Skip to main content

Bankole Thompson: Examine racial disparities in Capitol riot response

The Jan. 6 attack on the nation’s capital is a dark chapter in American history, and it should be viewed as such. No one should explain it away or make light of it for political convenience.

A bill to form a commission to examine events around the insurrection failed in Congress. It’s the result of a campaign led by Republican leadership, who have refused to look closely into what happened during former president Donald Trump’s last days in office.

But the bipartisan Senate report that came out this week on the intelligence failures of the nation’s law enforcement apparatus leading up to the insurrection revives memories of a White mob storming Congress to stop the certification of the 2020 presidential election results as Capitol Police stood helpless.

Some of the key findings in the report:

► The federal intelligence community — including the FBI, Department of Homeland Security and the United States Capitol Police — did not warn of potential violence and failed to convey the full scope of threat ahead of Jan. 6;

► Capitol Police were not adequately prepared to prevent or respond to security threats, which contributed to the breach of the Capitol;

► Opaque processes and a lack of emergency authority delayed requests for National Guard assistance;

► As the attack unfolded, the Department of Defense required time to approve the request and gather, equip and instruct its personnel on the mission, which resulted in additional delays.

Congress is supposed to act on matters of public safety. Michigan’s own U.S. Sen. Gary Peters, who chairs the Homeland Security and Government Affairs Committee, did just that with this report.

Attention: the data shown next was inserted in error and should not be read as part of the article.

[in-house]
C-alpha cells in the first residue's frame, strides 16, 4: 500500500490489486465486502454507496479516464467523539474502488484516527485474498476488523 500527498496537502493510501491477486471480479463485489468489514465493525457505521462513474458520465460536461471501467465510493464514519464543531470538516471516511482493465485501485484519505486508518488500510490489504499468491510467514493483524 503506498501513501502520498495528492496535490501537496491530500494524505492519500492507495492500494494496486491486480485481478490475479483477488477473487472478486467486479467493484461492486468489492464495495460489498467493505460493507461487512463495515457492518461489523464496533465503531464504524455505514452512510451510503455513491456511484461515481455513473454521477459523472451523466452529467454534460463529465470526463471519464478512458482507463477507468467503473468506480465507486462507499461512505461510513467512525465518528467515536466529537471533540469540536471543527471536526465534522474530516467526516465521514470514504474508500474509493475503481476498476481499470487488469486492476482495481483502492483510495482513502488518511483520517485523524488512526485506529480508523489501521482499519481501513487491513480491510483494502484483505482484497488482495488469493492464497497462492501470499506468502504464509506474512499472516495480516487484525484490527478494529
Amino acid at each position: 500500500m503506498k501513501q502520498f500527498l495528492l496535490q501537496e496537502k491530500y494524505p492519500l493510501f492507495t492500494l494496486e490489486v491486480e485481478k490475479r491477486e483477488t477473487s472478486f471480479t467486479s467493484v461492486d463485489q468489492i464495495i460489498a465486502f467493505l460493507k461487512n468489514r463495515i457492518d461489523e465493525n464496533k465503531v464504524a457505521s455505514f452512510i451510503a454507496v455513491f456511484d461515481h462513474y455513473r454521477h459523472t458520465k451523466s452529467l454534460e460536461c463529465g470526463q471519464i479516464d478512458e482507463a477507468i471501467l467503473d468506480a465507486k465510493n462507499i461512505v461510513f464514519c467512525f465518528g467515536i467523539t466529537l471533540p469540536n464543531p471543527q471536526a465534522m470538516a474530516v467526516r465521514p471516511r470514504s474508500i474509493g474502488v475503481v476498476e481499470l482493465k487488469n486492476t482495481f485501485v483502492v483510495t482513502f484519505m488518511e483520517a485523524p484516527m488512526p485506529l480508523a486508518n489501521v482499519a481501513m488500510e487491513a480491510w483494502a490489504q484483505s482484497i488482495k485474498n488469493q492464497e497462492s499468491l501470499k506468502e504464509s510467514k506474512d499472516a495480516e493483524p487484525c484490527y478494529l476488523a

Anyone who has been closely following the coverage of the insurrection would have come to the same conclusions as the report. What is needed now is a follow-up report on the role that race played in the treatment of the insurrectionists compared to Black Lives Matters demonstrators protesting just months earlier.

Why did some law enforcement officials present during the takeover of the Capitol building seem welcoming to the insurrectionists, while Black Lives Matter protesters were greeted with a heavy military presence on the steps of the Lincoln Memorial when they came to the National Mall last June?  

It was reported police made more immediaarrests of Black people who demonstrated after the death of George Floyd than those who showed up to siege the Capitol, even taking over offices of members of Congress. This disparity in arrests must be the focus of a congressional hearing, and leaders in both chambers should highlight the need to reform our criminal justice system.

The January insurrection cannot be examined outside the obvious racial disparity displayed that day. Given that members of the National Guard showed up in full gear at the Lincoln Memorial for Black protesters, it’s likely the law enforcement response would have been totally different had those same demonstrators laid siege to congressional buildings.

When Black people show up to protest there’s almost always a coordinated response from authorities. The response to Jan. 6 shouldn’t have been different, and Congress owes the people answers for what seems to be two sets of rules in law enforcement: one for Capitol insurrectionists, and another for Black Lives Matters protesters.

Twitter: @BankoleDetNews

Catch “Redline with Bankole Thompson,” which broadcasts at 11 a.m. weekdays on 910AM.